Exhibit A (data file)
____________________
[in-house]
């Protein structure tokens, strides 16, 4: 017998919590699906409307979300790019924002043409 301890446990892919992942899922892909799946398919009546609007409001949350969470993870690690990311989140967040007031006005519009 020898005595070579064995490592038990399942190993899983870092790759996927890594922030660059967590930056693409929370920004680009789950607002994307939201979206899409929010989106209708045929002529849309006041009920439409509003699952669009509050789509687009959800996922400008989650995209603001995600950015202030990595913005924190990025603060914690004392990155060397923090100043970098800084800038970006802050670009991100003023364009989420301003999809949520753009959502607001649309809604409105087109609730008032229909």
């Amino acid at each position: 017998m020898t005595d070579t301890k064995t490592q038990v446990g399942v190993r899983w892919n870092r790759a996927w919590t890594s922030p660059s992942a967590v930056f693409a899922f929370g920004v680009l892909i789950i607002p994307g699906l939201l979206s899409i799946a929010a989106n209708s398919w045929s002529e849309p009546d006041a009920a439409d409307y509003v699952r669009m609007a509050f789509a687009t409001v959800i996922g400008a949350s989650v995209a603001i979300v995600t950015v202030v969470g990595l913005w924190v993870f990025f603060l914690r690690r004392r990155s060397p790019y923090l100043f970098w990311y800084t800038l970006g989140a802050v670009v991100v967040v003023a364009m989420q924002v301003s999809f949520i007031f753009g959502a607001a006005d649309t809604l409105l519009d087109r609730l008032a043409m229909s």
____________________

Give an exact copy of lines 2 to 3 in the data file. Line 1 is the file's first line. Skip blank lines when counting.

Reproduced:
């Protein structure tokens, strides 16, 4: 017998919590699906409307979300790019924002043409 301890446990892919992942899922892909799946398919009546609007409001949350969470993870690690990311989140967040007031006005519009 020898005595070579064995490592038990399942190993899983870092790759996927890594922030660059967590930056693409929370920004680009789950607002994307939201979206899409929010989106209708045929002529849309006041009920439409509003699952669009509050789509687009959800996922400008989650995209603001995600950015202030990595913005924190990025603060914690004392990155060397923090100043970098800084800038970006802050670009991100003023364009989420301003999809949520753009959502607001649309809604409105087109609730008032229909």
């Amino acid at each position: 017998m020898t005595d070579t301890k064995t490592q038990v446990g399942v190993r899983w892919n870092r790759a996927w919590t890594s922030p660059s992942a967590v930056f693409a899922f929370g920004v680009l892909i789950i607002p994307g699906l939201l979206s899409i799946a929010a989106n209708s398919w045929s002529e849309p009546d006041a009920a439409d409307y509003v699952r669009m609007a509050f789509a687009t409001v959800i996922g400008a949350s989650v995209a603001i979300v995600t950015v202030v969470g990595l913005w924190v993870f990025f603060l914690r690690r004392r990155s060397p790019y923090l100043f970098w990311y800084t800038l970006g989140a802050v670009v991100v967040v003023a364009m989420q924002v301003s999809f949520i007031f753009g959502a607001a006005d649309t809604l409105l519009d087109r609730l008032a043409m229909s």